As Buzz Aldrin fights for his legacy, how can you control your legacy?
- On June 26, 2018
Buzz Aldrin is fighting for control of his famous space legacy. His children, Janice and Andrew Aldrin, have asked a Florida Court to appoint them as their father, Buzz Aldrin’s, co-guardians. They claim Mr. Aldrin is in “cognitive decline”. Buzz Aldrin denies the allegations and has countersued his children for exploitation.
Buzz Aldrin, 88, has said that his children and former business manager are trying to take away control of his private company, Buzz Aldrin Enterprises, and his nonprofit, ShareSpace Foundation, through false accusations about alleged confusion and paranoia.
Mr. Aldrin will undergo a competency evaluation by three court-appointed specialists in accord with Florida law. Mr. Aldrin has countersued his children for elder exploitation, unjust enrichment, and converting his property for themselves, along with conspiracy and breach of fiduciary trust involving transfers of nearly $500,000 over the last two years from his assets.
In many cases, expensive court battles like the Aldrin family battle can be avoided through the use of proper estate planning documents with protections in place for checks and balances and oversight of your assets. Any good plan to protect yourself, your assets and your legacy begins with proper documents such as, but not limited to, trusts, health care directives for health care issues and detailed powers of attorney.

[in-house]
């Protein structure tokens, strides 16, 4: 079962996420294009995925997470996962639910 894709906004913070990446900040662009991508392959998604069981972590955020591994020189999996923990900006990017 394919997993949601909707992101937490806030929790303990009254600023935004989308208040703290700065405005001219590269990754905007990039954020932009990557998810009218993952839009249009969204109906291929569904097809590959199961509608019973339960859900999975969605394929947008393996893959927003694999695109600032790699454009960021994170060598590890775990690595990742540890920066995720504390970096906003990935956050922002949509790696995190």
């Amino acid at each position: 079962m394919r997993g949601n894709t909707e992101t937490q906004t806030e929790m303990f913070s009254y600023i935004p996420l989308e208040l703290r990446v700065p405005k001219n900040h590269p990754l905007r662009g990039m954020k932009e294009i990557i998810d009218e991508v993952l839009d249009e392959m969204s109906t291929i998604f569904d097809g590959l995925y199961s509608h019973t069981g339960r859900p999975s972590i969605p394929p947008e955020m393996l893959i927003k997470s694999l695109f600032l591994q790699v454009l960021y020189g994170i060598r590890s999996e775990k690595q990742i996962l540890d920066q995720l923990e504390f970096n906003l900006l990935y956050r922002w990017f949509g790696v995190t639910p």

Additionally, in October 2017, the Elder Abuse Prevention and Protection Act (EAPPA) was signed into federal law. See 34 U.S.C.A. § 21711 e al. The EAPPA allocates federal funds to address certain financial elder abuse. The new law was named after Robert Matava, a WWII veteran whose son defrauded him and left him penniless.
The EAPPA addresses financial elder abuse through various provisions. Among other things, the law encourages interstate cooperation, enhances penalties for certain crimes involving victims over age 55, installs elder justice coordinators in the Department of Justice, Federal Trade Commission, and every federal judicial district. The law also allocates resources for training to prevent elder abuse, better data collection, provides some funding to help the victims of elder abuse, and increases the penalties for financial fraud against the elderly. The law also amends the federal criminal code to expand telemarketing fraud to include “telemarketing or email marketing” fraud and expands the definition to include measures to induce investment for financial profit, participation in a business opportunity, or commitment to a loan.
To develop a plan which begins to protect your assets and your legacy please do not hesitate to call or email Christina D. Hardman-O’Neal, Esq. at Davison Eastman Muñoz Paone, PA.
Christina Hardman O’Neal is a partner in the Tax and Estate Planning Department. She is experienced in estate and trust planning, administration, Probate and Chancery litigation and taxation as well as guardianships, zoning and land use, business organizations.